BERLIN -- Ford is betting on open systems and the innovative capabilities of external software developers in its vehicle connectivity strategy.
“We see ourselves as the enablers of new applications in the automobile,” Barbara Samardzich, Ford of Europe's chief operating officer, told the Automobilwoche Congress here on Thursday.
The creativity of outside developers can only find its way into the vehicle if the automaker has open interfaces, Samardzich said.
Wolfgang Ziebart, Jaguar Land Rover's technology chief, told the conference that automakers must win over applications developers who work with Apple and Google. The two tech giants have considerable market power and they have set the standards for the operation of devices, he said, adding that Apple and Google are pursuing a vision that extends beyond the automobile.
“To Google, driving is not a separate activity,” he said. "It is rather integrated into a larger context."
Samardzich said Ford will use outside developers in the medium term to help meet the challenge of keeping the services in its cars up-to-date, taking the varying development cycles for vehicles and consumer electronics into consideration.
In the long term, Ford will continue to strive for alliances with the most important players in all forms of cloud services. “Imagine the car of the future as a system for gauging traffic situations,” she said, outlining Ford’s vision of next-generation car IT.
Ford has recognized that an automaker cannot cope with these challenges by itself, Samardzich said. The auto industry can only ensure its future in car IT by collaborating with outside developers and working in concert with major IT companies.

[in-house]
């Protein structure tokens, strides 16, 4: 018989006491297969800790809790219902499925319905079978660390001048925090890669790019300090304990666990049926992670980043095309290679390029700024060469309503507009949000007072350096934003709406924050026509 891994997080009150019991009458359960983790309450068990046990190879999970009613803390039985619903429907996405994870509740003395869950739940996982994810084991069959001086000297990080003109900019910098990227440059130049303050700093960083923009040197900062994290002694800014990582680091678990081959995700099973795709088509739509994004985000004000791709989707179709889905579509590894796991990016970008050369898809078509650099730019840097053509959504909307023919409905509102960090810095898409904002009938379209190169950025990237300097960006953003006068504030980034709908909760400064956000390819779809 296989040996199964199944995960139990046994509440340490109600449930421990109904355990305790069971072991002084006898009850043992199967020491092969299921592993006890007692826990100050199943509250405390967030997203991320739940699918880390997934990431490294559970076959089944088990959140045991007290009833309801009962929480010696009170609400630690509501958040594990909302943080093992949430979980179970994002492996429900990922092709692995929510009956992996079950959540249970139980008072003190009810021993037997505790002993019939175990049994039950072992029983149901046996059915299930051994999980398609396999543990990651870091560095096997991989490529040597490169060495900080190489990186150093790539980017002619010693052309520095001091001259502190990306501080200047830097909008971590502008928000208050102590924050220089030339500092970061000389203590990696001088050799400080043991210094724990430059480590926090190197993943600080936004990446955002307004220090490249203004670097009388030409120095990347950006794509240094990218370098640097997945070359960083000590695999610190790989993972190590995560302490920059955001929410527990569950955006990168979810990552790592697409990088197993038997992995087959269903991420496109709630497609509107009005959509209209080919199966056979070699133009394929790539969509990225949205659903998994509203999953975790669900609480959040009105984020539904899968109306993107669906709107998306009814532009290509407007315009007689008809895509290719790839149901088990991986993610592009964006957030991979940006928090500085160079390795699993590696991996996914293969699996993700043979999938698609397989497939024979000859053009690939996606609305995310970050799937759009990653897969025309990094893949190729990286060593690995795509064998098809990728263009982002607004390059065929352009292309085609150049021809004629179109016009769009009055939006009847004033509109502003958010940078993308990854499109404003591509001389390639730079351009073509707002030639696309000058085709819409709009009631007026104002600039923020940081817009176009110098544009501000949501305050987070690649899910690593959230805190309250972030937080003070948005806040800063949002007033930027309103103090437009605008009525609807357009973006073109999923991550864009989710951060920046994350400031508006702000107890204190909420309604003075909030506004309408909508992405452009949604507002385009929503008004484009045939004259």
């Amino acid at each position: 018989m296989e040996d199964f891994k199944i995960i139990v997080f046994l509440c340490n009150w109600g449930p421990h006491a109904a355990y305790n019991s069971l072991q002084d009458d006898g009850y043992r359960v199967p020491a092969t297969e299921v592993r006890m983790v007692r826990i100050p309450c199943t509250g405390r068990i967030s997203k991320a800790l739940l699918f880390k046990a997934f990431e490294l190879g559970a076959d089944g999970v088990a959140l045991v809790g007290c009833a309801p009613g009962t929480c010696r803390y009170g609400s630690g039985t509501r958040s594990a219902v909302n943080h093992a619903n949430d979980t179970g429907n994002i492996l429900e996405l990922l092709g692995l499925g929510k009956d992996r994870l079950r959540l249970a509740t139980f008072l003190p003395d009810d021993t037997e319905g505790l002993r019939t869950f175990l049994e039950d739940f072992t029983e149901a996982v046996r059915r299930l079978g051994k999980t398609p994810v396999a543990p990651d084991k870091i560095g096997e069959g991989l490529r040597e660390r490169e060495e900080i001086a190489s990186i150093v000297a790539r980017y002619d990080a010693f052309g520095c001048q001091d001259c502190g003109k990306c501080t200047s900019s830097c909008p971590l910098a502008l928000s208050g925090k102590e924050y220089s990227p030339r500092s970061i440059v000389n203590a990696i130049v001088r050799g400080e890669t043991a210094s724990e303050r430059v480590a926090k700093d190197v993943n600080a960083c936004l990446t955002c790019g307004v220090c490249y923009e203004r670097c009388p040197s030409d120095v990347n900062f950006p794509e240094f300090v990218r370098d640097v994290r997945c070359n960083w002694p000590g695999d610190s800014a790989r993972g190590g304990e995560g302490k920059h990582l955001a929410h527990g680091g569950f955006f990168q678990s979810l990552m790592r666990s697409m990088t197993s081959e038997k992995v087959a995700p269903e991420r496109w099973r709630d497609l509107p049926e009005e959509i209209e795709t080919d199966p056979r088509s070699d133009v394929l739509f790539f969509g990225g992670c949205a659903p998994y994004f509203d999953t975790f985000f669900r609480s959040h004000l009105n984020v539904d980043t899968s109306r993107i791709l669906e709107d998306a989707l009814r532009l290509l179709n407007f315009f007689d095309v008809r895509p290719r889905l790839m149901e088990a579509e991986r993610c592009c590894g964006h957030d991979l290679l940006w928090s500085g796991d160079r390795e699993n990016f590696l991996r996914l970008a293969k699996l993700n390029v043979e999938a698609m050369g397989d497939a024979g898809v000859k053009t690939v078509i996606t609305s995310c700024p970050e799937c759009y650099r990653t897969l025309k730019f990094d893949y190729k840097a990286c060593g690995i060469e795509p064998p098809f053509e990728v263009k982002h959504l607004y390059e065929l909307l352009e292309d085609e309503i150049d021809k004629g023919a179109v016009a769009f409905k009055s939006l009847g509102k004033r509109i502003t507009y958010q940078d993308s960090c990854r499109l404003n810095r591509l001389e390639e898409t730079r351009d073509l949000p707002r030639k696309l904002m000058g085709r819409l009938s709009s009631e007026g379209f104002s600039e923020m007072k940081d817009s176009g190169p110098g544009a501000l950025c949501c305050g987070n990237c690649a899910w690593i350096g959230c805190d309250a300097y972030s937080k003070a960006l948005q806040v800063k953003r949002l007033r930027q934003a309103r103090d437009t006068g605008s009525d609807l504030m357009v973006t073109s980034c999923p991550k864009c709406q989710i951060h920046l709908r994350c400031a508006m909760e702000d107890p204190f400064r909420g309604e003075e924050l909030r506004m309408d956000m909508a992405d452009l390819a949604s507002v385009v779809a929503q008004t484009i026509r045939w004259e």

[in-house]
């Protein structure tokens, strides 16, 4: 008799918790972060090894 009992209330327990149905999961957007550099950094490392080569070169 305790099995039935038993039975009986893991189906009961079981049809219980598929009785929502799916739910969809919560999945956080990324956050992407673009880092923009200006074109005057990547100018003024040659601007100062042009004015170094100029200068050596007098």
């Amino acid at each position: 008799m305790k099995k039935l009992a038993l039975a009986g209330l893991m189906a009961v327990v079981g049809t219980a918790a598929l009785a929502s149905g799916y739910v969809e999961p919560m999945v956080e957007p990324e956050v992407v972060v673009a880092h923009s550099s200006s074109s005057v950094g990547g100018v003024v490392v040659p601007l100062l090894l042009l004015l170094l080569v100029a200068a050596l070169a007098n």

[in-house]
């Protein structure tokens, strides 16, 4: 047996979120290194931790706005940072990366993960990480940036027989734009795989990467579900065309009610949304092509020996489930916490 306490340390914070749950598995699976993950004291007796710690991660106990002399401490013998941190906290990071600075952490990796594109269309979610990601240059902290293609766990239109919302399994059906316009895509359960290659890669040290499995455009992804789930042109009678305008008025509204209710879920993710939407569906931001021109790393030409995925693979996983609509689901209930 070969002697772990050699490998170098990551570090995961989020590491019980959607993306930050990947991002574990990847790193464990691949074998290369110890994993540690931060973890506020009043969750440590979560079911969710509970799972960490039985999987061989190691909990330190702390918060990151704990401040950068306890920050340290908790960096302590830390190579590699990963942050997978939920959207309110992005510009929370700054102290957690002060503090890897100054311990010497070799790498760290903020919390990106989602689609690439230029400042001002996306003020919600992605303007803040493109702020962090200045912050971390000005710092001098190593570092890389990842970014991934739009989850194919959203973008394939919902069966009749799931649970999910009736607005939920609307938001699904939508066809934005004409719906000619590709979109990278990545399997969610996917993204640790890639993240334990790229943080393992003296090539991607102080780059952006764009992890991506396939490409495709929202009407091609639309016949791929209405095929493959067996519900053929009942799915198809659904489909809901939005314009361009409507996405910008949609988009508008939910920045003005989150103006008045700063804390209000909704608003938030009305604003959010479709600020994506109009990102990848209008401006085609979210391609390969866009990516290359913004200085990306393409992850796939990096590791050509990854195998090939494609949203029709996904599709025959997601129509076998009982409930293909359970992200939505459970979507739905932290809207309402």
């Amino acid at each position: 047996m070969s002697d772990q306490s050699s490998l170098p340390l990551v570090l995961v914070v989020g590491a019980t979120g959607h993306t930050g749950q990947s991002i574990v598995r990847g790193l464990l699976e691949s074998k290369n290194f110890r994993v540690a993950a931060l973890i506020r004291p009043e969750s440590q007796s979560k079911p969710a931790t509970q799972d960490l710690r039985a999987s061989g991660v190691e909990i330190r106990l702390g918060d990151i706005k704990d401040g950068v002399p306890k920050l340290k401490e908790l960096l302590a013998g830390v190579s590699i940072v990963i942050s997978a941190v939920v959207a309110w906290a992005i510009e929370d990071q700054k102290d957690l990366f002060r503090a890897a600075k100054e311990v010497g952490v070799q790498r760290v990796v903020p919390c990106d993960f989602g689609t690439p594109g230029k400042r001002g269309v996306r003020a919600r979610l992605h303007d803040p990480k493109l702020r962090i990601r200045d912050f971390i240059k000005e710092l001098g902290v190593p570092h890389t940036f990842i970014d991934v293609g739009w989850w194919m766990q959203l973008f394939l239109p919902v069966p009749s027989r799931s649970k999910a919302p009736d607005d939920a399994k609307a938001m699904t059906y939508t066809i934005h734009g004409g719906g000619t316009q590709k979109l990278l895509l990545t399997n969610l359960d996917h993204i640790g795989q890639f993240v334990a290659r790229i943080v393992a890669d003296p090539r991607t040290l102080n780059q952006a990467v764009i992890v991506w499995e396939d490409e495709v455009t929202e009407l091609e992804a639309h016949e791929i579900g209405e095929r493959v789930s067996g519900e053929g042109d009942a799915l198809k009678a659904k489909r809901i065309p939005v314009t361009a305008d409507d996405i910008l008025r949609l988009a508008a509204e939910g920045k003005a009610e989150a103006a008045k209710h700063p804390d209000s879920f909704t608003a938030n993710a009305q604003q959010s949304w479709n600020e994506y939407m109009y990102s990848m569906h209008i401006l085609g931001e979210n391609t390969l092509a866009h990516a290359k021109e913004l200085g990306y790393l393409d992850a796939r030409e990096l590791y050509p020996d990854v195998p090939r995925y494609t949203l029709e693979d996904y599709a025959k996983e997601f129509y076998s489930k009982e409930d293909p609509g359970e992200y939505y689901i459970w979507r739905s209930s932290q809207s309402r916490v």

One of the greatest tasks facing automakers is continuing to develop better systems to avoid traffic jams, Samardzich said. “To do this, we need a smart system combining private and public mobility systems.” The goal must be to offer genuine integrated mobility, she said. That is why the future lies in car-to-car and car-to-infrastructure systems.
“To handle these challenges, we need common standards in many areas,” Samardzich said. “We know that harmonization is no easy task.”
But she said she is personally convinced that the desires of customers worldwide will drive developments forward. “I still stand before you as a ‘digital immigrant,’ but our children are already ‘digital natives.’ We have to keep up with the pace of development.”